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Alaska's Changing Boreal Forest$
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F. Stuart Chapin, Mark W. Oswood, Keith Van Cleve, Leslie A. Viereck, and David L. Verbyla

Print publication date: 2006

Print ISBN-13: 9780195154313

Published to Oxford Scholarship Online: November 2020

DOI: 10.1093/oso/9780195154313.001.0001

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PRINTED FROM OXFORD SCHOLARSHIP ONLINE (oxford.universitypressscholarship.com). (c) Copyright Oxford University Press, 2021. All Rights Reserved. An individual user may print out a PDF of a single chapter of a monograph in OSO for personal use. date: 04 December 2021

Controls over Forest Production in Interior Alaska

Controls over Forest Production in Interior Alaska

Chapter:
(p.171) 11 Controls over Forest Production in Interior Alaska
Source:
Alaska's Changing Boreal Forest
Author(s):

John Yarie

Keith Van Cleve

Publisher:
Oxford University Press
DOI:10.1093/oso/9780195154313.003.0017

State factors provide a powerful conceptual basis for understanding current patterns and potential changes in forest productivity (Chapter 1). The BNZ-LTER program has focused on investigations of ecosystem structure and function related to state factors (time, topography, and climate) that account for dramatic spatial variation in productivity and provide a basis for predicting future temporal variation (e.g., climate change). Other state factors are either relatively uniform across the region (e.g., potential biota) or co-vary with topography (i.e., parent material) and are difficult to study as clearly independent factors. State factors have many direct and indirect effects on productivity, and these controls may co-vary in a complex fashion across the landscape. The nitrogen productivity concept provides a mechanistic framework for understanding the effects of environmental variation on forest productivity (Ågren 1985). The nitrogen productivity of a tree or forest stand is defined as the amount of production per unit of foliar nitrogen (gram biomass production per gram foliar nitrogen) in the canopy of the tree or stand. At steady-state nutrition, the growth rate is proportional to the amount of foliar nitrogen and the N-productivity. Biological and chemical processes that occur in soils are an excellent example of the way in which multiple interacting factors influence productivity through their effects on N supply. In interior Alaska, several state factors have a hierarchical influence on forest production. These factors are time (Chapter 7), parent material (Chapter 3), topography (Chapter 2), and macroclimate (Chapter 4). These factors have both direct and indirect effects, many of which vary over time and space. In this chapter we emphasize the influence of the four relatively direct state factors: parent material, topography, time, and climate and a critical “resource” (Chapter 1), soil, which represents the indirect interaction of multiple state factors. The parent material in lowland locations is primarily alluvium or loess over alluvium; thick silt, glacial deposits, or eolian sands are present in some areas (Chapter 3). Organic soils also occur on level surfaces that rarely or never flood. Both alluvial and organic soils usually contain a fine-grained mineral substratum. In addition, limited lowland areas in interior Alaska contain very thick loess deposits.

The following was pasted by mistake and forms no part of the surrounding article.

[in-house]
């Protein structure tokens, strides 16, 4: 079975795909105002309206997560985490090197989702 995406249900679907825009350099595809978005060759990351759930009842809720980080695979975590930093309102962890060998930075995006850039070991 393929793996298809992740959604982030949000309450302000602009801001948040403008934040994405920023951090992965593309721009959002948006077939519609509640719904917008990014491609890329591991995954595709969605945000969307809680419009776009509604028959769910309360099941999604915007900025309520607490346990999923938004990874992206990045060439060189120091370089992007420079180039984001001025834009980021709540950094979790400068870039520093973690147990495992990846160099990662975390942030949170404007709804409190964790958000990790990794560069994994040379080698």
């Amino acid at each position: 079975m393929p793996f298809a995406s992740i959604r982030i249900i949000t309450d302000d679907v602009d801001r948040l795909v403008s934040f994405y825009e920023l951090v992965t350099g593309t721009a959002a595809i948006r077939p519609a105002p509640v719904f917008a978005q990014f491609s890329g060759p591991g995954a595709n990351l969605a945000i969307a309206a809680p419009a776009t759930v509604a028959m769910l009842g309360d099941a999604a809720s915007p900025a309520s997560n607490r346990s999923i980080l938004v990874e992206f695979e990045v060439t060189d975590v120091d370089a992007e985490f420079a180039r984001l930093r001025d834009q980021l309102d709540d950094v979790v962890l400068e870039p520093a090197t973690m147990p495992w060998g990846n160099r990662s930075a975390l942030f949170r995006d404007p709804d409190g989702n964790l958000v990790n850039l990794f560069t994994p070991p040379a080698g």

Keywords:   alluvial deposits, fertilization experiments, forest growth, loess, nitrogen limitation, nitrogen productivity

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